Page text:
During our 2008 visit, we learned that the NDR team used a standard Chevy Suburban loaded with cellular equipment to restore parts of its network. Today they look to the sky and beyond. (That Suburban has also been replaced with a 4×4 Emergency Club Cab pickup.) AT&T has used drones called Flying COWs (cell-on-wings) for several years, but its forthcoming iteration can spit out 5G coverage to about ten square miles from 300 feet, while currently deployed drones deliver Band 14 LTE.

For security reasons, all of the company’s drones are currently tethered to stations on the ground that provide power as long as their generators can remain charged. They also require two people to operate – one to fly the drone and another to look out for obstacles. The drone I saw looked bigger than any consumer model I’ve seen, and it can carry a payload of up to five pounds.

Looking to the future, AT&T has patented a long-distance flight system that allows operators to pilot drones thousands of miles away, and is researching solar-powered units that could fly autonomously for days. (Unfortunately, I haven’t seen AT&T’s 55-foot Blimp, which flies 1,000 feet in the air to connect 100 miles for up to two weeks.) NDR staffers tell me AT&T is also testing robotic dogs that can use it A variety of scenarios can be avoided – from climbing a mountain during a forest fire to helping with bomb disposal.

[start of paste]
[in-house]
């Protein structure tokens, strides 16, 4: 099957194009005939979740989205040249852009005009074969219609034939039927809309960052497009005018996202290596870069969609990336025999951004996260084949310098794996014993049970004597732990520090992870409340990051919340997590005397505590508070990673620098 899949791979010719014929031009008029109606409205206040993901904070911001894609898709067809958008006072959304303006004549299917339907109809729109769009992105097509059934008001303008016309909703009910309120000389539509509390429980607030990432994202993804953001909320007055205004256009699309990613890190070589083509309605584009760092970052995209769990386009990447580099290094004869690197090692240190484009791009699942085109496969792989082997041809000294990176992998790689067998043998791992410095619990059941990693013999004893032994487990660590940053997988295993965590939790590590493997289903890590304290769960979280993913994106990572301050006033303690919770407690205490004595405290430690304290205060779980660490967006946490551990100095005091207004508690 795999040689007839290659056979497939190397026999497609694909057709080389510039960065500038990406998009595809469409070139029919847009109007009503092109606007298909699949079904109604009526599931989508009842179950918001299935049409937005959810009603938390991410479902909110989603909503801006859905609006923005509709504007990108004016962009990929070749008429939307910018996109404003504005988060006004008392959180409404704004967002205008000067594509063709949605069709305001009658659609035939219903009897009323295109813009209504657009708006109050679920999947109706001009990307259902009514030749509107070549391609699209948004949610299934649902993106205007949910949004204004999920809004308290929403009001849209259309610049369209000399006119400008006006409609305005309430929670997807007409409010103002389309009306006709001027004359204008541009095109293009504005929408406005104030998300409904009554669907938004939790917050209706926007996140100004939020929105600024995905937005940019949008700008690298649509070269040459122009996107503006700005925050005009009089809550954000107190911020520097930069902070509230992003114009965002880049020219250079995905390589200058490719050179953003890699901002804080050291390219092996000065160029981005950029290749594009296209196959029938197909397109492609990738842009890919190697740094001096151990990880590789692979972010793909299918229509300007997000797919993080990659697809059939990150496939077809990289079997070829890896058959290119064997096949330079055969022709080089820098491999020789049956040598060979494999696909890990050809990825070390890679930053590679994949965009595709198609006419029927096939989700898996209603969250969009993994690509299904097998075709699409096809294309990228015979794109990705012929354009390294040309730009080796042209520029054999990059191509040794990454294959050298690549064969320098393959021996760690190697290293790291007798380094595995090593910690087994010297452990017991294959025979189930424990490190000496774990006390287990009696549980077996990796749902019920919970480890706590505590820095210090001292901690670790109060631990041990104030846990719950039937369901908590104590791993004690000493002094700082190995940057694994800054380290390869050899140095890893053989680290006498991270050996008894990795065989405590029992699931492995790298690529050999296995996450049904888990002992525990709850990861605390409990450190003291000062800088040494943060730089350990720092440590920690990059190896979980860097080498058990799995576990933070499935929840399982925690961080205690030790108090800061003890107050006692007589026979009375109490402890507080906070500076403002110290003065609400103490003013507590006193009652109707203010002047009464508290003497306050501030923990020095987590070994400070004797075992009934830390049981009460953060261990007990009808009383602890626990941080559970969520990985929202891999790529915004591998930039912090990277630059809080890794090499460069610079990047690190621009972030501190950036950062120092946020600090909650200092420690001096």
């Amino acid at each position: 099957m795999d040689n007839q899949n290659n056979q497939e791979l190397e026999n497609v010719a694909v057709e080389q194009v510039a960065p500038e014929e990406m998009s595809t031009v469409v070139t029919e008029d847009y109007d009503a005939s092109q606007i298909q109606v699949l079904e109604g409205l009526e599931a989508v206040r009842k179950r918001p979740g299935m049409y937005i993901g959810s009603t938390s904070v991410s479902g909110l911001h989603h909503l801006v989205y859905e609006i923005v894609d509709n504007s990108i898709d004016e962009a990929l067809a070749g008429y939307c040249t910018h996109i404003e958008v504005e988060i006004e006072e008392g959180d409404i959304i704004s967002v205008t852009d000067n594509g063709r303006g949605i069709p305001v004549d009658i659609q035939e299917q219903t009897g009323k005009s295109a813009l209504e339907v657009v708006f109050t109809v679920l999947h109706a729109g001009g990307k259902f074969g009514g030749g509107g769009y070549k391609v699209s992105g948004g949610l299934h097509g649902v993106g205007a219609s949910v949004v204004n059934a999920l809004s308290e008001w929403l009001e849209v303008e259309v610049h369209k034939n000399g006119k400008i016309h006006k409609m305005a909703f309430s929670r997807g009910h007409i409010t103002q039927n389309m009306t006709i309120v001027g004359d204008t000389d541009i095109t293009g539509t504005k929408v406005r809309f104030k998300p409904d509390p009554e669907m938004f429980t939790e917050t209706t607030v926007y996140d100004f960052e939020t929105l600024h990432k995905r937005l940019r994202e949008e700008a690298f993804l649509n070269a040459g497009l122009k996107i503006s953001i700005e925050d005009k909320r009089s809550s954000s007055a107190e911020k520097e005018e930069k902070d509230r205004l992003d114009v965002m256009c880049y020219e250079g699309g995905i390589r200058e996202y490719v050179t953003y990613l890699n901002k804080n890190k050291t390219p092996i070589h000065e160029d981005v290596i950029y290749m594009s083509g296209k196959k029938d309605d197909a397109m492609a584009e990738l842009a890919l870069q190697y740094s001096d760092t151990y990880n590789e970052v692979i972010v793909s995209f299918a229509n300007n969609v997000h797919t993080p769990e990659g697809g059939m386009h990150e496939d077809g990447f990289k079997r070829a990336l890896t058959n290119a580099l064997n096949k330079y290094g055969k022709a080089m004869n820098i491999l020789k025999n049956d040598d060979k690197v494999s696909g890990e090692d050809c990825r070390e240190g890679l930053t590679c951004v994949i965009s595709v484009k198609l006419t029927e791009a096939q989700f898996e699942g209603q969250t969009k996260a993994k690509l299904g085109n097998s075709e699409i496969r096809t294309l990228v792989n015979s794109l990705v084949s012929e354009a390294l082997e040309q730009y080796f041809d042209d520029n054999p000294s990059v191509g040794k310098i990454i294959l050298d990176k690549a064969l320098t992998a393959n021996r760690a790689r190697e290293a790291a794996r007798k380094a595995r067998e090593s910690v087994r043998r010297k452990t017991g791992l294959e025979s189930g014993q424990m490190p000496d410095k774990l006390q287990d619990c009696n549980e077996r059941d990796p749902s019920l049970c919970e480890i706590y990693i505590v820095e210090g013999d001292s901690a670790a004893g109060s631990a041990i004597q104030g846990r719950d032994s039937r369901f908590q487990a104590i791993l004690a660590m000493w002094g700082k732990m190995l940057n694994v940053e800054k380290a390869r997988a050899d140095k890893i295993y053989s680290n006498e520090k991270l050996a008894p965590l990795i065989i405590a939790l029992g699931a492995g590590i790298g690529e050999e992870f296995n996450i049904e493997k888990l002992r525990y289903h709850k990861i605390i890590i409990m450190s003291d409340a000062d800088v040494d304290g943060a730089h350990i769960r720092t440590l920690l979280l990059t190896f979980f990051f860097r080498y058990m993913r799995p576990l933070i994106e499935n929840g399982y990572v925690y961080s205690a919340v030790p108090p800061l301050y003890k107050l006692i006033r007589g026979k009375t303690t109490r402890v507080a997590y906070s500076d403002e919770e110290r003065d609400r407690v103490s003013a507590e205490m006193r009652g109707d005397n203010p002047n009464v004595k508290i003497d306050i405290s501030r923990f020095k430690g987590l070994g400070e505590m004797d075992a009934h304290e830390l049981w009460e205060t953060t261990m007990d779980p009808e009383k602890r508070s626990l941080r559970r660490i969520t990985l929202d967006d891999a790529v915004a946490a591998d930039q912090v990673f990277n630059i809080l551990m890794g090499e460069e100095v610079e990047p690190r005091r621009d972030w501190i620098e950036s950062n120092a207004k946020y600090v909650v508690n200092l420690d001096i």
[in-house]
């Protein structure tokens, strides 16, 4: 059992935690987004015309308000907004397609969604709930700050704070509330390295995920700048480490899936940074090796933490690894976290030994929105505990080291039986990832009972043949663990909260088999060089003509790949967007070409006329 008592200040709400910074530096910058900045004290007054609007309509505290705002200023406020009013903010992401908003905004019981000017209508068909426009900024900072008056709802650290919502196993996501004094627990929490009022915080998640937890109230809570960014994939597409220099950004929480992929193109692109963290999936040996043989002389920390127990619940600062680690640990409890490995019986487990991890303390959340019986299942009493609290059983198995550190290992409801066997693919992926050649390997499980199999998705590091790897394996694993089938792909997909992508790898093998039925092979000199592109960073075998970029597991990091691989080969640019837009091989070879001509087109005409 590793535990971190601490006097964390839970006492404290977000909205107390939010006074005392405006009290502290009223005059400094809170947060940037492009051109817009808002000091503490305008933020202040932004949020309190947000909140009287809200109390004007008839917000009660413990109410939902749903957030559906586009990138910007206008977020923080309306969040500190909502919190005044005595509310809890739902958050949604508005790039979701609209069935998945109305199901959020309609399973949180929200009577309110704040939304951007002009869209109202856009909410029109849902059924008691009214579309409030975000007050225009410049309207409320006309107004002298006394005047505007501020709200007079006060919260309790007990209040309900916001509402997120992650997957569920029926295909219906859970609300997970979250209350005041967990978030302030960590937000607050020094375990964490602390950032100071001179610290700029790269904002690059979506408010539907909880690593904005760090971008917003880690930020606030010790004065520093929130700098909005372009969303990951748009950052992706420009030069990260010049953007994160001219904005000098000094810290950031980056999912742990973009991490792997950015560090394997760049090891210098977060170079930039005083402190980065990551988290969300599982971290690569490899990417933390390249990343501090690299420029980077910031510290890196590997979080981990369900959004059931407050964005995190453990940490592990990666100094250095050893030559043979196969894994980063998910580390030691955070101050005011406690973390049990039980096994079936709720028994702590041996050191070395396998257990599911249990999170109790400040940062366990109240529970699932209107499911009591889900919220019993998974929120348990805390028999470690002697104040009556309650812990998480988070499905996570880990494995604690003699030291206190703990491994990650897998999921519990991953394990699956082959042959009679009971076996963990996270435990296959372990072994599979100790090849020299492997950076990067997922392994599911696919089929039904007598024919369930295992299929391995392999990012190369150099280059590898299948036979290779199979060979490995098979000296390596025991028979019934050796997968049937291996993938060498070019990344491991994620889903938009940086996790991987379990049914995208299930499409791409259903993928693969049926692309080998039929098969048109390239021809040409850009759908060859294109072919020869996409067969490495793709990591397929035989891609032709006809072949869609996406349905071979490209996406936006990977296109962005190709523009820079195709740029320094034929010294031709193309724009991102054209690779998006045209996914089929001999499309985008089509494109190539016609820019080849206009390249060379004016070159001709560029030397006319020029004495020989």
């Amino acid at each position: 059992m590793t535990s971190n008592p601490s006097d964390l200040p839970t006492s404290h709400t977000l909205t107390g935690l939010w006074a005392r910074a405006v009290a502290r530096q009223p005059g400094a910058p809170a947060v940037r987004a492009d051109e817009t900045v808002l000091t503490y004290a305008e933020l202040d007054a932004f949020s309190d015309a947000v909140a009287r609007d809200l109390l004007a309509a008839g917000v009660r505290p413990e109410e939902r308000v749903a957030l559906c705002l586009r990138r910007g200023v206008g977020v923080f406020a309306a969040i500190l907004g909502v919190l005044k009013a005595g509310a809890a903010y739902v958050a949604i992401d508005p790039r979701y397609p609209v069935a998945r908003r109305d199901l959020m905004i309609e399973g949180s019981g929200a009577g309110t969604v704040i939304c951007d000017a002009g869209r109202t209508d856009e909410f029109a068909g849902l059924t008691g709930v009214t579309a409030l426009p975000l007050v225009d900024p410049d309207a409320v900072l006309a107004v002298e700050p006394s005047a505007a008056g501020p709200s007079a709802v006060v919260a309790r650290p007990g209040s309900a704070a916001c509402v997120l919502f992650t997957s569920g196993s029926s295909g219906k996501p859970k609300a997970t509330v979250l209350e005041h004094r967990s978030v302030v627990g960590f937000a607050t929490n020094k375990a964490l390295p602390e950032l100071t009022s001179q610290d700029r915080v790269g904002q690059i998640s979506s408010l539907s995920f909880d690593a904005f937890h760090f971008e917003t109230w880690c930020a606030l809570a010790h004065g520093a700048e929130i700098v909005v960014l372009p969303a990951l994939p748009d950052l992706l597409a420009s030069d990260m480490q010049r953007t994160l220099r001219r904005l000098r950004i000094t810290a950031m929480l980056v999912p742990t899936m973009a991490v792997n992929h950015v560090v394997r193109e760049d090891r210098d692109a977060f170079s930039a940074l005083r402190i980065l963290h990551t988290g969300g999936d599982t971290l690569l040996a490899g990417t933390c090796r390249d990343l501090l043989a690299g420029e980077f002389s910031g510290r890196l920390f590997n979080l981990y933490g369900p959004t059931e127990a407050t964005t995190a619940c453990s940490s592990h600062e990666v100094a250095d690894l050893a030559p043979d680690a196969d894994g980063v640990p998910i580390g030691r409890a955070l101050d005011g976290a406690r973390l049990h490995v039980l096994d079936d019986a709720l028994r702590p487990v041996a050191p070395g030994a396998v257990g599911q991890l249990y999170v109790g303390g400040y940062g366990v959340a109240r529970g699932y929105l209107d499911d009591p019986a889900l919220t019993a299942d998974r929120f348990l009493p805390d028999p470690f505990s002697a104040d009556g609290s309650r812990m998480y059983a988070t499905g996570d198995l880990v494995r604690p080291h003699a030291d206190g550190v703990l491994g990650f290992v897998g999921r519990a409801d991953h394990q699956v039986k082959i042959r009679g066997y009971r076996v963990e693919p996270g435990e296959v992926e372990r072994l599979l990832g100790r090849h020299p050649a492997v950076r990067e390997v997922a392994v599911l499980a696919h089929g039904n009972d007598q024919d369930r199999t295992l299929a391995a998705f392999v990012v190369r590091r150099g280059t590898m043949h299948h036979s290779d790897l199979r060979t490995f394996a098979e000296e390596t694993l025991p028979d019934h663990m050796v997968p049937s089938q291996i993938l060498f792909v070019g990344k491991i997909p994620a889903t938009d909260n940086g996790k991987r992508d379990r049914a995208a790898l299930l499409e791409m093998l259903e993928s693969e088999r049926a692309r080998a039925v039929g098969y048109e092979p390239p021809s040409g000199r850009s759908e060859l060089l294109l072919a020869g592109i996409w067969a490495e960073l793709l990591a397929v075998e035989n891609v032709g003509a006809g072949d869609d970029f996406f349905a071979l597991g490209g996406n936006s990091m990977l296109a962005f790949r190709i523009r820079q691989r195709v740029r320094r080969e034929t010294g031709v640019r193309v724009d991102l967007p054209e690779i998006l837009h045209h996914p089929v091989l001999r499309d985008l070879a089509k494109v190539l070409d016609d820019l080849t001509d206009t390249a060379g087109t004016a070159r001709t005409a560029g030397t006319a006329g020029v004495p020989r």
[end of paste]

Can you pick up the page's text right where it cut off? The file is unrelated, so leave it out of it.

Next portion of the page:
The company also beefed up its ground and water play with the Amphib. With its huge treads, it looks like a mini red tank, but it can also swim and use rear propellers to carve its way through the water. According to AT&T’s Kelly Morrison, who is also a longtime NDR volunteer, it’s the kind of vehicle that can make dealing with hurricanes that much easier. The Amphib is basically a people and payload carrier, but it gives the company more flexibility when dealing with flooded areas. Given the historic rainfall we recently experienced in St. Louis and Kentucky, as well as the inevitable rise in sea levels, the Amphib could become one of the NDR team’s most useful tools.

Amphib Rotos by AT&T NDR
The rotors on the rear of AT&T’s amphibious vehicle.

Devindra Hardawar/Engadget